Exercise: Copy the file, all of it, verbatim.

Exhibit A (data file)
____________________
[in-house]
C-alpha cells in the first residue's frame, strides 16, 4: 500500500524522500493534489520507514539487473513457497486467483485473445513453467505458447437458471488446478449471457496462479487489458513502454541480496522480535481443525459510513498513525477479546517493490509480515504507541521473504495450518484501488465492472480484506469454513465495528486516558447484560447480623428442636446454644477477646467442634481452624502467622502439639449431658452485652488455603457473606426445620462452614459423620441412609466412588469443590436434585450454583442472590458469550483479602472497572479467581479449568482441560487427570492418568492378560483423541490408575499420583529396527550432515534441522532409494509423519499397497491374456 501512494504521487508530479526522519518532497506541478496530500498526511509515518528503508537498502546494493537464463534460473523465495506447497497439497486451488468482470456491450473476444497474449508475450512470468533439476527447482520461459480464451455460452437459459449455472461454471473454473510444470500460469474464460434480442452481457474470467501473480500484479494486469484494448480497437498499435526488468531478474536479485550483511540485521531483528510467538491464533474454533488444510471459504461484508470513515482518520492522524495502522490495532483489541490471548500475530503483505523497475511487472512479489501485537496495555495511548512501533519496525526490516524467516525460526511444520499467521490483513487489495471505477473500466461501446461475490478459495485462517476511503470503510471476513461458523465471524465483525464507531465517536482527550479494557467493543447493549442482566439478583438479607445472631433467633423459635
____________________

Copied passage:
[in-house]
C-alpha cells in the first residue's frame, strides 16, 4: 500500500524522500493534489520507514539487473513457497486467483485473445513453467505458447437458471488446478449471457496462479487489458513502454541480496522480535481443525459510513498513525477479546517493490509480515504507541521473504495450518484501488465492472480484506469454513465495528486516558447484560447480623428442636446454644477477646467442634481452624502467622502439639449431658452485652488455603457473606426445620462452614459423620441412609466412588469443590436434585450454583442472590458469550483479602472497572479467581479449568482441560487427570492418568492378560483423541490408575499420583529396527550432515534441522532409494509423519499397497491374456 501512494504521487508530479526522519518532497506541478496530500498526511509515518528503508537498502546494493537464463534460473523465495506447497497439497486451488468482470456491450473476444497474449508475450512470468533439476527447482520461459480464451455460452437459459449455472461454471473454473510444470500460469474464460434480442452481457474470467501473480500484479494486469484494448480497437498499435526488468531478474536479485550483511540485521531483528510467538491464533474454533488444510471459504461484508470513515482518520492522524495502522490495532483489541490471548500475530503483505523497475511487472512479489501485537496495555495511548512501533519496525526490516524467516525460526511444520499467521490483513487489495471505477473500466461501446461475490478459495485462517476511503470503510471476513461458523465471524465483525464507531465517536482527550479494557467493543447493549442482566439478583438479607445472631433467633423459635